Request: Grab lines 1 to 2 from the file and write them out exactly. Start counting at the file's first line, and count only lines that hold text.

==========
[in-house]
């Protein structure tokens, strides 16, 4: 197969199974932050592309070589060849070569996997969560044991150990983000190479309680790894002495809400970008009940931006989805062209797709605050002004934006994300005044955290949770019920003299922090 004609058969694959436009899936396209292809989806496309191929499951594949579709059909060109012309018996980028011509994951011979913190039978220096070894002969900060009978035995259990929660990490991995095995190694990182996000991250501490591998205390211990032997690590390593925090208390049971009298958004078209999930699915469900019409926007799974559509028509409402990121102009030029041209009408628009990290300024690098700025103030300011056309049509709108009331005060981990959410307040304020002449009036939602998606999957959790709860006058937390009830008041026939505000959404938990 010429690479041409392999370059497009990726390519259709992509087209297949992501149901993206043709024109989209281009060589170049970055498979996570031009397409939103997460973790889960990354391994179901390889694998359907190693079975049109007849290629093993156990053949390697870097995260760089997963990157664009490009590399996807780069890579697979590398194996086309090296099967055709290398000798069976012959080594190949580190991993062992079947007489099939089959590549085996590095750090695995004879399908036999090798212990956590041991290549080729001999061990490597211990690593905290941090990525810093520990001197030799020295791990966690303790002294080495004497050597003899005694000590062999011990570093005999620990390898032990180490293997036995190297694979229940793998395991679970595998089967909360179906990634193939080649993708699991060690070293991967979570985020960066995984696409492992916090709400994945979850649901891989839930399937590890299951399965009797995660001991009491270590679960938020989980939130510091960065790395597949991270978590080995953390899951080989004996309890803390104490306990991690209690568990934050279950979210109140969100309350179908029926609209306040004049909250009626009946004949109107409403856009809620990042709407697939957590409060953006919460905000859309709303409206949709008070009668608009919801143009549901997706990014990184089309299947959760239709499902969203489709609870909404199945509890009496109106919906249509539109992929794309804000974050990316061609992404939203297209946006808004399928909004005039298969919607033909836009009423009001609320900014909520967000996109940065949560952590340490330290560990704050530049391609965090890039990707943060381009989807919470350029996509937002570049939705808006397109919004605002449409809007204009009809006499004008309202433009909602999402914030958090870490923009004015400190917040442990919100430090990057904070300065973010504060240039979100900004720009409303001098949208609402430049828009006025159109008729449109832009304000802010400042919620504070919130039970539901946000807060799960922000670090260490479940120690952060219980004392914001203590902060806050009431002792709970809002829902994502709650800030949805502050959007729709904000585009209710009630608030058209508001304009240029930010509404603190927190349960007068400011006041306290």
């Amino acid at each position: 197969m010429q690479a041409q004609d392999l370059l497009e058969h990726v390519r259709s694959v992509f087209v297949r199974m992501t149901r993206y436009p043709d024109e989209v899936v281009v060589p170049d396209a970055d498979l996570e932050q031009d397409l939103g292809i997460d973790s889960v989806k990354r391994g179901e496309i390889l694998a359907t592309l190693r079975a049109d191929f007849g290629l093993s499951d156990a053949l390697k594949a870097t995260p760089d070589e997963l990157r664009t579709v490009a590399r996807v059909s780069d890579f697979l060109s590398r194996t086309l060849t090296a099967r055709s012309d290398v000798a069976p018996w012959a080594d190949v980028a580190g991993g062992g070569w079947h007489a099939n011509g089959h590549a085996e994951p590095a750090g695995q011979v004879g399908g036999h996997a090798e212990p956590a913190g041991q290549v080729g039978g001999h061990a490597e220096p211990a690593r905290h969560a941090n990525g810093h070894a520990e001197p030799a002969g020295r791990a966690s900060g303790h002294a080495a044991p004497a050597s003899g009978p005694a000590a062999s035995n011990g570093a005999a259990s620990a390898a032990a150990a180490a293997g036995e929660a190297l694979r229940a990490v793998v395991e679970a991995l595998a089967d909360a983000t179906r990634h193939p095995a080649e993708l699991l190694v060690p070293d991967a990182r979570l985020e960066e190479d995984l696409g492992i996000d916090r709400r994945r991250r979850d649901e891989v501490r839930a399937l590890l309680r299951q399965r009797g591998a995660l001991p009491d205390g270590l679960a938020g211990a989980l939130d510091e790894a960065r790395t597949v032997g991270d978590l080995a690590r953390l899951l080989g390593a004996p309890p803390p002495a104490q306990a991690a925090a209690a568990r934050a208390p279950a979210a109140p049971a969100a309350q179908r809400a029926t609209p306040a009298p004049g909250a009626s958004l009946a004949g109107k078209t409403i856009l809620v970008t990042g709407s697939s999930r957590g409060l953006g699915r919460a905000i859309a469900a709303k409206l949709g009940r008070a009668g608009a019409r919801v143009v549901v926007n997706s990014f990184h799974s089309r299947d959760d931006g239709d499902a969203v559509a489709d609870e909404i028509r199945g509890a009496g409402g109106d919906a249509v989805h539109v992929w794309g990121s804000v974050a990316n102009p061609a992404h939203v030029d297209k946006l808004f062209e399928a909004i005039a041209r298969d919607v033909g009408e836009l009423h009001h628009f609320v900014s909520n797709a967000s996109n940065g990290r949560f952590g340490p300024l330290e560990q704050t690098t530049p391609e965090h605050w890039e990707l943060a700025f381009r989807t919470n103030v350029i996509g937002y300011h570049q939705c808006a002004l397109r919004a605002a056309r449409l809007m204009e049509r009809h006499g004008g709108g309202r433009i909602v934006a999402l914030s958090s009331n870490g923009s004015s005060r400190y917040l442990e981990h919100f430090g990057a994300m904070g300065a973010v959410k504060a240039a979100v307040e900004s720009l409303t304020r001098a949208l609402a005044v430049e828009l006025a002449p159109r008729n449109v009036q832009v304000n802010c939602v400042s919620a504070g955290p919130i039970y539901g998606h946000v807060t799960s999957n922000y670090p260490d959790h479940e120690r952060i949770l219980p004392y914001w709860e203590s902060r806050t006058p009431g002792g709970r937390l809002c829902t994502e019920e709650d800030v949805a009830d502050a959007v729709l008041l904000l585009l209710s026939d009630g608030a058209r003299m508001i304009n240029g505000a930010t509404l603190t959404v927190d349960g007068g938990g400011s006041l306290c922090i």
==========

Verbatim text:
[in-house]
């Protein structure tokens, strides 16, 4: 197969199974932050592309070589060849070569996997969560044991150990983000190479309680790894002495809400970008009940931006989805062209797709605050002004934006994300005044955290949770019920003299922090 004609058969694959436009899936396209292809989806496309191929499951594949579709059909060109012309018996980028011509994951011979913190039978220096070894002969900060009978035995259990929660990490991995095995190694990182996000991250501490591998205390211990032997690590390593925090208390049971009298958004078209999930699915469900019409926007799974559509028509409402990121102009030029041209009408628009990290300024690098700025103030300011056309049509709108009331005060981990959410307040304020002449009036939602998606999957959790709860006058937390009830008041026939505000959404938990 010429690479041409392999370059497009990726390519259709992509087209297949992501149901993206043709024109989209281009060589170049970055498979996570031009397409939103997460973790889960990354391994179901390889694998359907190693079975049109007849290629093993156990053949390697870097995260760089997963990157664009490009590399996807780069890579697979590398194996086309090296099967055709290398000798069976012959080594190949580190991993062992079947007489099939089959590549085996590095750090695995004879399908036999090798212990956590041991290549080729001999061990490597211990690593905290941090990525810093520990001197030799020295791990966690303790002294080495004497050597003899005694000590062999011990570093005999620990390898032990180490293997036995190297694979229940793998395991679970595998089967909360179906990634193939080649993708699991060690070293991967979570985020960066995984696409492992916090709400994945979850649901891989839930399937590890299951399965009797995660001991009491270590679960938020989980939130510091960065790395597949991270978590080995953390899951080989004996309890803390104490306990991690209690568990934050279950979210109140969100309350179908029926609209306040004049909250009626009946004949109107409403856009809620990042709407697939957590409060953006919460905000859309709303409206949709008070009668608009919801143009549901997706990014990184089309299947959760239709499902969203489709609870909404199945509890009496109106919906249509539109992929794309804000974050990316061609992404939203297209946006808004399928909004005039298969919607033909836009009423009001609320900014909520967000996109940065949560952590340490330290560990704050530049391609965090890039990707943060381009989807919470350029996509937002570049939705808006397109919004605002449409809007204009009809006499004008309202433009909602999402914030958090870490923009004015400190917040442990919100430090990057904070300065973010504060240039979100900004720009409303001098949208609402430049828009006025159109008729449109832009304000802010400042919620504070919130039970539901946000807060799960922000670090260490479940120690952060219980004392914001203590902060806050009431002792709970809002829902994502709650800030949805502050959007729709904000585009209710009630608030058209508001304009240029930010509404603190927190349960007068400011006041306290």